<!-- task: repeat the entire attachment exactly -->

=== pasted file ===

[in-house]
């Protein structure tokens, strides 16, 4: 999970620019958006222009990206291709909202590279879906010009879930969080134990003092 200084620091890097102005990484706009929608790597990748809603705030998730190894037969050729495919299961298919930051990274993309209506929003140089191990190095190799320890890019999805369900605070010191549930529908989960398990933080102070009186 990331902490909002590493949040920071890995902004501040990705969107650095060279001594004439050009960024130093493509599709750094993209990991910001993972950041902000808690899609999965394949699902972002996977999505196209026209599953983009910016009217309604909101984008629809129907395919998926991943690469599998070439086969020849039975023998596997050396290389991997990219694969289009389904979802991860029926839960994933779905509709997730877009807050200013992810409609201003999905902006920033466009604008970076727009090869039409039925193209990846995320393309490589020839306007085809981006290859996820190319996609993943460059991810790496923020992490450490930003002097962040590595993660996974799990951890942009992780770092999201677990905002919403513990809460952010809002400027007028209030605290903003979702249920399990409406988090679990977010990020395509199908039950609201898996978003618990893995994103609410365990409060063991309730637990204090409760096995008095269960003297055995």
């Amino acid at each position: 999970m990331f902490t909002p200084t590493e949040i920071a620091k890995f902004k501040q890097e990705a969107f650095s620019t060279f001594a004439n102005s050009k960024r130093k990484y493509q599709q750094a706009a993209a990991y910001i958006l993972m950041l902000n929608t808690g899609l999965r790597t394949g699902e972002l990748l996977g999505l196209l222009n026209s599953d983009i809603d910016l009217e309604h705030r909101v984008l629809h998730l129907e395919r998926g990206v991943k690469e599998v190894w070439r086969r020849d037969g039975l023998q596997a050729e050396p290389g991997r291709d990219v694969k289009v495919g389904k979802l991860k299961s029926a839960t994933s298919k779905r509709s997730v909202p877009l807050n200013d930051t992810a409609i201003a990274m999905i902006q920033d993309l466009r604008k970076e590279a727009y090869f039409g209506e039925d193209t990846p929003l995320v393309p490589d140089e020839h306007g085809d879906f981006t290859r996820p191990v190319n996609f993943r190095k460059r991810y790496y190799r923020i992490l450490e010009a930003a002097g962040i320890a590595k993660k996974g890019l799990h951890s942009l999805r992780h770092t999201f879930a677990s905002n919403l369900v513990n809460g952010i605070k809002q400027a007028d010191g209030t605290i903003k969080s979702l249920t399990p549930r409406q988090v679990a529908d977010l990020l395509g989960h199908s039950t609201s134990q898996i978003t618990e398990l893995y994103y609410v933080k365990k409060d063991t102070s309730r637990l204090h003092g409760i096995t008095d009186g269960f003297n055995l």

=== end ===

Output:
[in-house]
């Protein structure tokens, strides 16, 4: 999970620019958006222009990206291709909202590279879906010009879930969080134990003092 200084620091890097102005990484706009929608790597990748809603705030998730190894037969050729495919299961298919930051990274993309209506929003140089191990190095190799320890890019999805369900605070010191549930529908989960398990933080102070009186 990331902490909002590493949040920071890995902004501040990705969107650095060279001594004439050009960024130093493509599709750094993209990991910001993972950041902000808690899609999965394949699902972002996977999505196209026209599953983009910016009217309604909101984008629809129907395919998926991943690469599998070439086969020849039975023998596997050396290389991997990219694969289009389904979802991860029926839960994933779905509709997730877009807050200013992810409609201003999905902006920033466009604008970076727009090869039409039925193209990846995320393309490589020839306007085809981006290859996820190319996609993943460059991810790496923020992490450490930003002097962040590595993660996974799990951890942009992780770092999201677990905002919403513990809460952010809002400027007028209030605290903003979702249920399990409406988090679990977010990020395509199908039950609201898996978003618990893995994103609410365990409060063991309730637990204090409760096995008095269960003297055995």
């Amino acid at each position: 999970m990331f902490t909002p200084t590493e949040i920071a620091k890995f902004k501040q890097e990705a969107f650095s620019t060279f001594a004439n102005s050009k960024r130093k990484y493509q599709q750094a706009a993209a990991y910001i958006l993972m950041l902000n929608t808690g899609l999965r790597t394949g699902e972002l990748l996977g999505l196209l222009n026209s599953d983009i809603d910016l009217e309604h705030r909101v984008l629809h998730l129907e395919r998926g990206v991943k690469e599998v190894w070439r086969r020849d037969g039975l023998q596997a050729e050396p290389g991997r291709d990219v694969k289009v495919g389904k979802l991860k299961s029926a839960t994933s298919k779905r509709s997730v909202p877009l807050n200013d930051t992810a409609i201003a990274m999905i902006q920033d993309l466009r604008k970076e590279a727009y090869f039409g209506e039925d193209t990846p929003l995320v393309p490589d140089e020839h306007g085809d879906f981006t290859r996820p191990v190319n996609f993943r190095k460059r991810y790496y190799r923020i992490l450490e010009a930003a002097g962040i320890a590595k993660k996974g890019l799990h951890s942009l999805r992780h770092t999201f879930a677990s905002n919403l369900v513990n809460g952010i605070k809002q400027a007028d010191g209030t605290i903003k969080s979702l249920t399990p549930r409406q988090v679990a529908d977010l990020l395509g989960h199908s039950t609201s134990q898996i978003t618990e398990l893995y994103y609410v933080k365990k409060d063991t102070s309730r637990l204090h003092g409760i096995t008095d009186g269960f003297n055995l």